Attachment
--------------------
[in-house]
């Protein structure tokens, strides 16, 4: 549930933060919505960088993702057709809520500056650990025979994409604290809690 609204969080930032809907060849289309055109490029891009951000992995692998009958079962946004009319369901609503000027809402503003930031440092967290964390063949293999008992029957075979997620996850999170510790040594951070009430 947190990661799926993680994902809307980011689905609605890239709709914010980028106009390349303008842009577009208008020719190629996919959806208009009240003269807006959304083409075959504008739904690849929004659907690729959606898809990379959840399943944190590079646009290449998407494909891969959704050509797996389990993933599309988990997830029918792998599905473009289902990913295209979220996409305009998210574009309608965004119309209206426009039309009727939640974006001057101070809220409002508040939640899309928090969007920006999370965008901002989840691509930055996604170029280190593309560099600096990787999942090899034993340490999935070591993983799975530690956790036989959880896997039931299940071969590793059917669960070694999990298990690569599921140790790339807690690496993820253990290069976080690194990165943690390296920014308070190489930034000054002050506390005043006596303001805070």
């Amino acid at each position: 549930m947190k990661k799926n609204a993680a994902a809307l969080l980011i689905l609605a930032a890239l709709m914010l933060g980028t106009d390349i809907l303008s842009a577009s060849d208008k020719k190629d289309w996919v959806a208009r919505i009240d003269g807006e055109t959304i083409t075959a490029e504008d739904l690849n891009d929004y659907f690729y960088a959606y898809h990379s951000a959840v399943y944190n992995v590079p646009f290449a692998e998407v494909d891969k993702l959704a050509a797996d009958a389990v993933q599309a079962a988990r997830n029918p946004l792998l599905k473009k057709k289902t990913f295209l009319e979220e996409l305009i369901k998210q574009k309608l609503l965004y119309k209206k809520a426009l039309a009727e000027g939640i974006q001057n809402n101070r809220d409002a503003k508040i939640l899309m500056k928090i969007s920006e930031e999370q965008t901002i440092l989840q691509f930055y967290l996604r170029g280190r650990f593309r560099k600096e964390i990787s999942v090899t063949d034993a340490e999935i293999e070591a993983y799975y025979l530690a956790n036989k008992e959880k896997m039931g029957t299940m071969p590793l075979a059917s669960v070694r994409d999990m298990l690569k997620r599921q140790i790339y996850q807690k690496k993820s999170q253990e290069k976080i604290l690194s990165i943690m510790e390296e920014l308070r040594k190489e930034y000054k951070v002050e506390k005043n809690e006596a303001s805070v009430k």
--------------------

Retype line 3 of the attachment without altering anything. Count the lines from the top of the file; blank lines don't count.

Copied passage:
């Amino acid at each position: 549930m947190k990661k799926n609204a993680a994902a809307l969080l980011i689905l609605a930032a890239l709709m914010l933060g980028t106009d390349i809907l303008s842009a577009s060849d208008k020719k190629d289309w996919v959806a208009r919505i009240d003269g807006e055109t959304i083409t075959a490029e504008d739904l690849n891009d929004y659907f690729y960088a959606y898809h990379s951000a959840v399943y944190n992995v590079p646009f290449a692998e998407v494909d891969k993702l959704a050509a797996d009958a389990v993933q599309a079962a988990r997830n029918p946004l792998l599905k473009k057709k289902t990913f295209l009319e979220e996409l305009i369901k998210q574009k309608l609503l965004y119309k209206k809520a426009l039309a009727e000027g939640i974006q001057n809402n101070r809220d409002a503003k508040i939640l899309m500056k928090i969007s920006e930031e999370q965008t901002i440092l989840q691509f930055y967290l996604r170029g280190r650990f593309r560099k600096e964390i990787s999942v090899t063949d034993a340490e999935i293999e070591a993983y799975y025979l530690a956790n036989k008992e959880k896997m039931g029957t299940m071969p590793l075979a059917s669960v070694r994409d999990m298990l690569k997620r599921q140790i790339y996850q807690k690496k993820s999170q253990e290069k976080i604290l690194s990165i943690m510790e390296e920014l308070r040594k190489e930034y000054k951070v002050e506390k005043n809690e006596a303001s805070v009430k």